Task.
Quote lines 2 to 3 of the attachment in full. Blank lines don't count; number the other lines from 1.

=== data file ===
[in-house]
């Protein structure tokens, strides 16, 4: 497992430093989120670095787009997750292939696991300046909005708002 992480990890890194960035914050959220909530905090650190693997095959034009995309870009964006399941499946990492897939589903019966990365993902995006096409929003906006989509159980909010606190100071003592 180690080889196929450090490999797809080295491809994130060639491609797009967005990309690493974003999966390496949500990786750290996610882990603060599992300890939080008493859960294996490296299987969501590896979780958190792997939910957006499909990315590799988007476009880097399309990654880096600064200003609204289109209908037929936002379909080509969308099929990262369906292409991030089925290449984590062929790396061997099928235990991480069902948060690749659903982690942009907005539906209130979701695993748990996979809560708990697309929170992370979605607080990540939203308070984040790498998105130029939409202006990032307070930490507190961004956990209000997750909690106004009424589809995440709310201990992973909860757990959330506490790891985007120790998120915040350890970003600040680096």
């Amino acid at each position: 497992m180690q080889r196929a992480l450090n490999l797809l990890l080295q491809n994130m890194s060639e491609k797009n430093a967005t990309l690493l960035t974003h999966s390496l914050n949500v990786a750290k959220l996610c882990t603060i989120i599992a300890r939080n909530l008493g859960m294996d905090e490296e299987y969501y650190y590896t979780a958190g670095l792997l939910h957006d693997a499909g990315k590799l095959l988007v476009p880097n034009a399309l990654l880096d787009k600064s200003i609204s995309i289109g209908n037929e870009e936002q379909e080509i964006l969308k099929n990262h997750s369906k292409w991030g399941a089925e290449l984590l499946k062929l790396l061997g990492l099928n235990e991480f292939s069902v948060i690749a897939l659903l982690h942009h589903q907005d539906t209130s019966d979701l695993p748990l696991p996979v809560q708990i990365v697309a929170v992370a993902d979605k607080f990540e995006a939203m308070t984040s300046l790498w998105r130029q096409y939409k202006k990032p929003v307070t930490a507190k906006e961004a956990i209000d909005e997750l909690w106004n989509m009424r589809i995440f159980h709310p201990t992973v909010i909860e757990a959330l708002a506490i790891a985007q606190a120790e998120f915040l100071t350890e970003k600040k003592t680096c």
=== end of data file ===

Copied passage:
């Protein structure tokens, strides 16, 4: 497992430093989120670095787009997750292939696991300046909005708002 992480990890890194960035914050959220909530905090650190693997095959034009995309870009964006399941499946990492897939589903019966990365993902995006096409929003906006989509159980909010606190100071003592 180690080889196929450090490999797809080295491809994130060639491609797009967005990309690493974003999966390496949500990786750290996610882990603060599992300890939080008493859960294996490296299987969501590896979780958190792997939910957006499909990315590799988007476009880097399309990654880096600064200003609204289109209908037929936002379909080509969308099929990262369906292409991030089925290449984590062929790396061997099928235990991480069902948060690749659903982690942009907005539906209130979701695993748990996979809560708990697309929170992370979605607080990540939203308070984040790498998105130029939409202006990032307070930490507190961004956990209000997750909690106004009424589809995440709310201990992973909860757990959330506490790891985007120790998120915040350890970003600040680096």
């Amino acid at each position: 497992m180690q080889r196929a992480l450090n490999l797809l990890l080295q491809n994130m890194s060639e491609k797009n430093a967005t990309l690493l960035t974003h999966s390496l914050n949500v990786a750290k959220l996610c882990t603060i989120i599992a300890r939080n909530l008493g859960m294996d905090e490296e299987y969501y650190y590896t979780a958190g670095l792997l939910h957006d693997a499909g990315k590799l095959l988007v476009p880097n034009a399309l990654l880096d787009k600064s200003i609204s995309i289109g209908n037929e870009e936002q379909e080509i964006l969308k099929n990262h997750s369906k292409w991030g399941a089925e290449l984590l499946k062929l790396l061997g990492l099928n235990e991480f292939s069902v948060i690749a897939l659903l982690h942009h589903q907005d539906t209130s019966d979701l695993p748990l696991p996979v809560q708990i990365v697309a929170v992370a993902d979605k607080f990540e995006a939203m308070t984040s300046l790498w998105r130029q096409y939409k202006k990032p929003v307070t930490a507190k906006e961004a956990i209000d909005e997750l909690w106004n989509m009424r589809i995440f159980h709310p201990t992973v909010i909860e757990a959330l708002a506490i790891a985007q606190a120790e998120f915040l100071t350890e970003k600040k003592t680096c």